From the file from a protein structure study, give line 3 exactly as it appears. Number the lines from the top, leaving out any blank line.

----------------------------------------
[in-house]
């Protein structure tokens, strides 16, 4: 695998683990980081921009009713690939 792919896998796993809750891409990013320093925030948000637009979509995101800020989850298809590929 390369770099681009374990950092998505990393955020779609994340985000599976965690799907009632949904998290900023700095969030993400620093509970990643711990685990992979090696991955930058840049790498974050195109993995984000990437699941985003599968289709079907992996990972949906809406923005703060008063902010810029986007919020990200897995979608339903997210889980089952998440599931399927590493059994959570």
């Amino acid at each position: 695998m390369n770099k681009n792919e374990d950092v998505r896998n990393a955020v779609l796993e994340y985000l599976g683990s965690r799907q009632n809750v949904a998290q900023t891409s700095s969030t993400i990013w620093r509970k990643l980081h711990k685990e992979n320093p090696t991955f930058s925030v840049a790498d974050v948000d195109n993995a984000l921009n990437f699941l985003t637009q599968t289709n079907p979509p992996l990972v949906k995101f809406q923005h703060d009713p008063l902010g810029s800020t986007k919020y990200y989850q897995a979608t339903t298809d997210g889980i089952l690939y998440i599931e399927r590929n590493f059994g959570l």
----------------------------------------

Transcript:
């Amino acid at each position: 695998m390369n770099k681009n792919e374990d950092v998505r896998n990393a955020v779609l796993e994340y985000l599976g683990s965690r799907q009632n809750v949904a998290q900023t891409s700095s969030t993400i990013w620093r509970k990643l980081h711990k685990e992979n320093p090696t991955f930058s925030v840049a790498d974050v948000d195109n993995a984000l921009n990437f699941l985003t637009q599968t289709n079907p979509p992996l990972v949906k995101f809406q923005h703060d009713p008063l902010g810029s800020t986007k919020y990200y989850q897995a979608t339903t298809d997210g889980i089952l690939y998440i599931e399927r590929n590493f059994g959570l």